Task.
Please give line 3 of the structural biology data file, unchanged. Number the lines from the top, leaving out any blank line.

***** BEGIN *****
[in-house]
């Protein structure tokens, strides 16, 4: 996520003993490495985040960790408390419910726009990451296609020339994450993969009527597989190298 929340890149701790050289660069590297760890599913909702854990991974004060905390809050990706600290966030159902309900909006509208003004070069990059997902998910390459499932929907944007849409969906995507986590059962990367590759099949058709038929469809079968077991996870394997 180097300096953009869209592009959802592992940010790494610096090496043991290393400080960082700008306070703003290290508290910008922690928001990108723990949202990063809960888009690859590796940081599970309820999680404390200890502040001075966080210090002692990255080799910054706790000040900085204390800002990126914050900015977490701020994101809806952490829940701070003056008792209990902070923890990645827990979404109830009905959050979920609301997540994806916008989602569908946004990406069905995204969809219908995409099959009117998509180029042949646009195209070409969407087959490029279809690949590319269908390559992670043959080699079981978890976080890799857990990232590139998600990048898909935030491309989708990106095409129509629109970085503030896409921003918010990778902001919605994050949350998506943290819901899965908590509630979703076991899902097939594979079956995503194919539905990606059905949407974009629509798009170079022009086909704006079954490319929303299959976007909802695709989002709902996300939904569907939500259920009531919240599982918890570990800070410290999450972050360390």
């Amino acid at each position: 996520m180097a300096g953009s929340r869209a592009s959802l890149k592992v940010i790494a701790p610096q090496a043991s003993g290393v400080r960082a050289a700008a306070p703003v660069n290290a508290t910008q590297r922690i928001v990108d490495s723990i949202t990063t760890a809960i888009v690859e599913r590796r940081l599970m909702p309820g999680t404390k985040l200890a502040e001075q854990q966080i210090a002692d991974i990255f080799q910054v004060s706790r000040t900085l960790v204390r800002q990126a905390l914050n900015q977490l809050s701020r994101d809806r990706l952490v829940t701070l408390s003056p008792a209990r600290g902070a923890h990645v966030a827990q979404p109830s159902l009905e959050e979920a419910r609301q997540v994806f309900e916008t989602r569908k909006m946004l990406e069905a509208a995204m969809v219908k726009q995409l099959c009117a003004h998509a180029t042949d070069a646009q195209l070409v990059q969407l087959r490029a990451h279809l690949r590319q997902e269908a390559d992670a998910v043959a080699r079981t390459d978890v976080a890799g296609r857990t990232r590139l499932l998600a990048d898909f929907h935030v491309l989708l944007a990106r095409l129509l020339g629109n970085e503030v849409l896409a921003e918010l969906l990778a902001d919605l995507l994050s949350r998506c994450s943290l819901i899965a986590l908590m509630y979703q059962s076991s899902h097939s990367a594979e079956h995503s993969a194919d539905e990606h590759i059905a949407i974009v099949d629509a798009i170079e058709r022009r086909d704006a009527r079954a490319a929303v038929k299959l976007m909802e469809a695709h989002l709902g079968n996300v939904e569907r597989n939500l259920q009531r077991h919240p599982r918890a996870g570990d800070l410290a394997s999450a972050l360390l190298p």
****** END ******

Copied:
């Amino acid at each position: 996520m180097a300096g953009s929340r869209a592009s959802l890149k592992v940010i790494a701790p610096q090496a043991s003993g290393v400080r960082a050289a700008a306070p703003v660069n290290a508290t910008q590297r922690i928001v990108d490495s723990i949202t990063t760890a809960i888009v690859e599913r590796r940081l599970m909702p309820g999680t404390k985040l200890a502040e001075q854990q966080i210090a002692d991974i990255f080799q910054v004060s706790r000040t900085l960790v204390r800002q990126a905390l914050n900015q977490l809050s701020r994101d809806r990706l952490v829940t701070l408390s003056p008792a209990r600290g902070a923890h990645v966030a827990q979404p109830s159902l009905e959050e979920a419910r609301q997540v994806f309900e916008t989602r569908k909006m946004l990406e069905a509208a995204m969809v219908k726009q995409l099959c009117a003004h998509a180029t042949d070069a646009q195209l070409v990059q969407l087959r490029a990451h279809l690949r590319q997902e269908a390559d992670a998910v043959a080699r079981t390459d978890v976080a890799g296609r857990t990232r590139l499932l998600a990048d898909f929907h935030v491309l989708l944007a990106r095409l129509l020339g629109n970085e503030v849409l896409a921003e918010l969906l990778a902001d919605l995507l994050s949350r998506c994450s943290l819901i899965a986590l908590m509630y979703q059962s076991s899902h097939s990367a594979e079956h995503s993969a194919d539905e990606h590759i059905a949407i974009v099949d629509a798009i170079e058709r022009r086909d704006a009527r079954a490319a929303v038929k299959l976007m909802e469809a695709h989002l709902g079968n996300v939904e569907r597989n939500l259920q009531r077991h919240p599982r918890a996870g570990d800070l410290a394997s999450a972050l360390l190298p």